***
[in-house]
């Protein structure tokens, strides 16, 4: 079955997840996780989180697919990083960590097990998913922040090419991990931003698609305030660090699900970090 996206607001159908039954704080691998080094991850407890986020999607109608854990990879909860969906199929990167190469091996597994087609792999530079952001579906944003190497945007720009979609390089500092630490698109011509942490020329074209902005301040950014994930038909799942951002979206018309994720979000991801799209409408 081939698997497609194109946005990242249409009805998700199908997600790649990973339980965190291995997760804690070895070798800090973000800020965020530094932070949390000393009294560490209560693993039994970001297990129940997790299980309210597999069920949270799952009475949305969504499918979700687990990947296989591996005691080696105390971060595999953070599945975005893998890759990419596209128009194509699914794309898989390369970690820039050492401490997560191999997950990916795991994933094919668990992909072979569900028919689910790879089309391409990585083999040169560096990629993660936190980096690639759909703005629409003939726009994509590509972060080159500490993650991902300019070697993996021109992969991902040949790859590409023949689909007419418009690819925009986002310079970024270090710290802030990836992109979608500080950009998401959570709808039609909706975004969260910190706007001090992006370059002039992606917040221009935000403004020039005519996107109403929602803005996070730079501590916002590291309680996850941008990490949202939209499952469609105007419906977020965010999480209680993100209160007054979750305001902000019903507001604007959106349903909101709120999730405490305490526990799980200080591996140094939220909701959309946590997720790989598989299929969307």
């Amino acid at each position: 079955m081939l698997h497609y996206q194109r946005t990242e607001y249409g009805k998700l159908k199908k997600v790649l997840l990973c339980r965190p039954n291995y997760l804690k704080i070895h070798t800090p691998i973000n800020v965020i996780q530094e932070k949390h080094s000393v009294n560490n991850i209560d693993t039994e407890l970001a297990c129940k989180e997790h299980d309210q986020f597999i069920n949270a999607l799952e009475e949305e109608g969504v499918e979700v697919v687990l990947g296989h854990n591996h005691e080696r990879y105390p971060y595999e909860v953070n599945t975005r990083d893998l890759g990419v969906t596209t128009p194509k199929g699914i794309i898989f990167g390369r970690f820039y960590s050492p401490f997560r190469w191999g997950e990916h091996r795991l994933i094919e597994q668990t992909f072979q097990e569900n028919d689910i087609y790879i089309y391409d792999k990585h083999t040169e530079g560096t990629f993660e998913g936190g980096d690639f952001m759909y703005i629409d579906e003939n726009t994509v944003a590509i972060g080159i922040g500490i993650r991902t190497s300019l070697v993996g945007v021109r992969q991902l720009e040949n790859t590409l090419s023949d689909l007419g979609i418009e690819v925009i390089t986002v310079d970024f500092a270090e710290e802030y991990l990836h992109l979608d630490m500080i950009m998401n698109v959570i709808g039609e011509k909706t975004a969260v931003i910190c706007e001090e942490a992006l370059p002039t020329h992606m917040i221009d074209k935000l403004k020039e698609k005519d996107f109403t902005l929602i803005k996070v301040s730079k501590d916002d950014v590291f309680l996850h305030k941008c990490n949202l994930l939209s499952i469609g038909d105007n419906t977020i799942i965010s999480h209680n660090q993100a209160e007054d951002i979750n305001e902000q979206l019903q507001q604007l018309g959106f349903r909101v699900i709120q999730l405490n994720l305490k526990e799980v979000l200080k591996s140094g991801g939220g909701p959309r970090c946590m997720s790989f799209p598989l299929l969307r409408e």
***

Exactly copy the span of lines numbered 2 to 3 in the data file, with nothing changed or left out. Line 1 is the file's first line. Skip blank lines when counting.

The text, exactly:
């Protein structure tokens, strides 16, 4: 079955997840996780989180697919990083960590097990998913922040090419991990931003698609305030660090699900970090 996206607001159908039954704080691998080094991850407890986020999607109608854990990879909860969906199929990167190469091996597994087609792999530079952001579906944003190497945007720009979609390089500092630490698109011509942490020329074209902005301040950014994930038909799942951002979206018309994720979000991801799209409408 081939698997497609194109946005990242249409009805998700199908997600790649990973339980965190291995997760804690070895070798800090973000800020965020530094932070949390000393009294560490209560693993039994970001297990129940997790299980309210597999069920949270799952009475949305969504499918979700687990990947296989591996005691080696105390971060595999953070599945975005893998890759990419596209128009194509699914794309898989390369970690820039050492401490997560191999997950990916795991994933094919668990992909072979569900028919689910790879089309391409990585083999040169560096990629993660936190980096690639759909703005629409003939726009994509590509972060080159500490993650991902300019070697993996021109992969991902040949790859590409023949689909007419418009690819925009986002310079970024270090710290802030990836992109979608500080950009998401959570709808039609909706975004969260910190706007001090992006370059002039992606917040221009935000403004020039005519996107109403929602803005996070730079501590916002590291309680996850941008990490949202939209499952469609105007419906977020965010999480209680993100209160007054979750305001902000019903507001604007959106349903909101709120999730405490305490526990799980200080591996140094939220909701959309946590997720790989598989299929969307």
């Amino acid at each position: 079955m081939l698997h497609y996206q194109r946005t990242e607001y249409g009805k998700l159908k199908k997600v790649l997840l990973c339980r965190p039954n291995y997760l804690k704080i070895h070798t800090p691998i973000n800020v965020i996780q530094e932070k949390h080094s000393v009294n560490n991850i209560d693993t039994e407890l970001a297990c129940k989180e997790h299980d309210q986020f597999i069920n949270a999607l799952e009475e949305e109608g969504v499918e979700v697919v687990l990947g296989h854990n591996h005691e080696r990879y105390p971060y595999e909860v953070n599945t975005r990083d893998l890759g990419v969906t596209t128009p194509k199929g699914i794309i898989f990167g390369r970690f820039y960590s050492p401490f997560r190469w191999g997950e990916h091996r795991l994933i094919e597994q668990t992909f072979q097990e569900n028919d689910i087609y790879i089309y391409d792999k990585h083999t040169e530079g560096t990629f993660e998913g936190g980096d690639f952001m759909y703005i629409d579906e003939n726009t994509v944003a590509i972060g080159i922040g500490i993650r991902t190497s300019l070697v993996g945007v021109r992969q991902l720009e040949n790859t590409l090419s023949d689909l007419g979609i418009e690819v925009i390089t986002v310079d970024f500092a270090e710290e802030y991990l990836h992109l979608d630490m500080i950009m998401n698109v959570i709808g039609e011509k909706t975004a969260v931003i910190c706007e001090e942490a992006l370059p002039t020329h992606m917040i221009d074209k935000l403004k020039e698609k005519d996107f109403t902005l929602i803005k996070v301040s730079k501590d916002d950014v590291f309680l996850h305030k941008c990490n949202l994930l939209s499952i469609g038909d105007n419906t977020i799942i965010s999480h209680n660090q993100a209160e007054d951002i979750n305001e902000q979206l019903q507001q604007l018309g959106f349903r909101v699900i709120q999730l405490n994720l305490k526990e799980v979000l200080k591996s140094g991801g939220g909701p959309r970090c946590m997720s790989f799209p598989l299929l969307r409408e």